The head is 1/2 the length of the dog's back, when the back is measured from the withers to the base of the tail.[2] The cheeks are flat, but well muscled.[2] The coat is dense, wiry, and weather resistant.[9][1] The fur on the Giant Schnauzer's face forms a distinct "beard" and eyebrows.[2] Its stride is long and crisp.[4]

Giant Schnauzers come in two colors: solid black, and a pattern called pepper and salt, where banded hairs of black and white hairs cover the body, giving it the appearance of having been peppered and salted.[1]


A black Giant Schnauzer at rest, with a dog toy in its paws. The dog is looking alertly at something out of frame.
The Giant Schnauzer should be "amiable in repose, and a commanding figure when aroused"[2]

Giant Schnauzers are usually a quiet breed.[4] Due to its breeding, the Giant Schnauzer is inherently suspicious of strangers and can be very territorial.[3][4] Once introduced, it is usually accepting of novel people or situations.[3] It has the potential to be aggressive,[3] but Giant Schnauzers are usually reserved[4] - they are "amiable in repose, and a commanding figure when aroused"[2]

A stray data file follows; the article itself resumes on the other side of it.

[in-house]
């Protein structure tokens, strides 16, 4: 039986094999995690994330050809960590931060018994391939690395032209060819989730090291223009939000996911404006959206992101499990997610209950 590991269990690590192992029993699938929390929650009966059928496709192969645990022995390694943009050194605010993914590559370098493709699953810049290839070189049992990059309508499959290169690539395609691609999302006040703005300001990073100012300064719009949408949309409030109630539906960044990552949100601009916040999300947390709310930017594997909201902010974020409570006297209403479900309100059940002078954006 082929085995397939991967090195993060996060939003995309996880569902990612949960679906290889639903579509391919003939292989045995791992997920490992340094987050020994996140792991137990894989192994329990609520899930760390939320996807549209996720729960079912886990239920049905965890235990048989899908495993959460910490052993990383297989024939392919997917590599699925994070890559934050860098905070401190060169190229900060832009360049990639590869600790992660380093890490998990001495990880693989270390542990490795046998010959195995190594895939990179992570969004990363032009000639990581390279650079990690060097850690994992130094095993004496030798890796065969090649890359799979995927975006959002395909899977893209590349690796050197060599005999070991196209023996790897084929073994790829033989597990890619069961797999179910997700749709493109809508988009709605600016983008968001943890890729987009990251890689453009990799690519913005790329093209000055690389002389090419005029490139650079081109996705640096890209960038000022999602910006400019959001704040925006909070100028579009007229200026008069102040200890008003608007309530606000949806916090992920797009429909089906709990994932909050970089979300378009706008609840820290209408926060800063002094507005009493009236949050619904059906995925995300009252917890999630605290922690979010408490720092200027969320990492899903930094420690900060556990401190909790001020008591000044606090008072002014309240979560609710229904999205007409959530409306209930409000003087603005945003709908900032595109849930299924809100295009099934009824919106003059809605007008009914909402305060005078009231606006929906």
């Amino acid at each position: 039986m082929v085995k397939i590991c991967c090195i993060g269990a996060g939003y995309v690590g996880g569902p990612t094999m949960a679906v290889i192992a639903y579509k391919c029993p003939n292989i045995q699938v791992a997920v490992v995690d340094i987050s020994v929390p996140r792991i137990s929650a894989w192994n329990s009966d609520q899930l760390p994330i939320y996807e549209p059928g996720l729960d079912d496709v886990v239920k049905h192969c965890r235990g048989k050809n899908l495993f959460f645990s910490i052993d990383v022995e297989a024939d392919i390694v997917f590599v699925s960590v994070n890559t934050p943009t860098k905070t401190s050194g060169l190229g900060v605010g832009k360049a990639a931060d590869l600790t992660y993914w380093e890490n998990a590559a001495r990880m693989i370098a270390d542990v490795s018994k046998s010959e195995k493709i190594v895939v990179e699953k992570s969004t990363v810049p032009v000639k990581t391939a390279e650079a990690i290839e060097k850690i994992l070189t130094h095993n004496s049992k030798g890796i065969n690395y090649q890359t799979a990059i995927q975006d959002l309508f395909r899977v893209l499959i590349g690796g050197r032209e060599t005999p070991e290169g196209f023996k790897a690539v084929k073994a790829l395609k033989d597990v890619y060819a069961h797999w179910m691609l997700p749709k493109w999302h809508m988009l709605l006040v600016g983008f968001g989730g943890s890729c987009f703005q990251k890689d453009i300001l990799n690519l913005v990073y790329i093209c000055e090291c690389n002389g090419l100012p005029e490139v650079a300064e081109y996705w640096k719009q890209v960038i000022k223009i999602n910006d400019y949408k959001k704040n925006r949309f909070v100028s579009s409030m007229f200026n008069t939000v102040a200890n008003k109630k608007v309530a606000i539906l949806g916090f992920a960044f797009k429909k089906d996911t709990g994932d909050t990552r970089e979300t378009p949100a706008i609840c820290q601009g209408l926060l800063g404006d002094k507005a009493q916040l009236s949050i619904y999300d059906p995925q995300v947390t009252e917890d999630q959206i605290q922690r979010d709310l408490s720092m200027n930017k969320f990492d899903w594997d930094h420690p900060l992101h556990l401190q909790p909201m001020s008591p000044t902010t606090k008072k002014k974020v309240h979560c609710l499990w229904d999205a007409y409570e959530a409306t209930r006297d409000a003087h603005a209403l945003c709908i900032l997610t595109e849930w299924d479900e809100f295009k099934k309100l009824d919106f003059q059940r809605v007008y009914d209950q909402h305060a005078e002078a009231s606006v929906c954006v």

Giant Schnauzers have been described as trustworthy with children.[4] They are very intelligent, and can become bored easily.[3] They are also very energetic and highly spirited,[2] which, when coupled with boredom, can lead to unwanted and destructive behavior.[3] They are easily trained, and deeply loyal to their owner.[2] Some breeders believe that pepper and salt colored Giant Schnauzers are more docile than their black-furred counterparts.[10]


Riesenschnauzer or Giant Schnauzer

Giant Schnauzers require regular grooming.[1] Their beard can collect drool and food particles, making frequent cleanings essential.[11] If being shown, their coat needs to be stripped every two to four weeks.[5] If they are simply a companion animal, the coat can be clipped instead.[5] Some Giant Schnauzers have an allergy to shampoo.[12]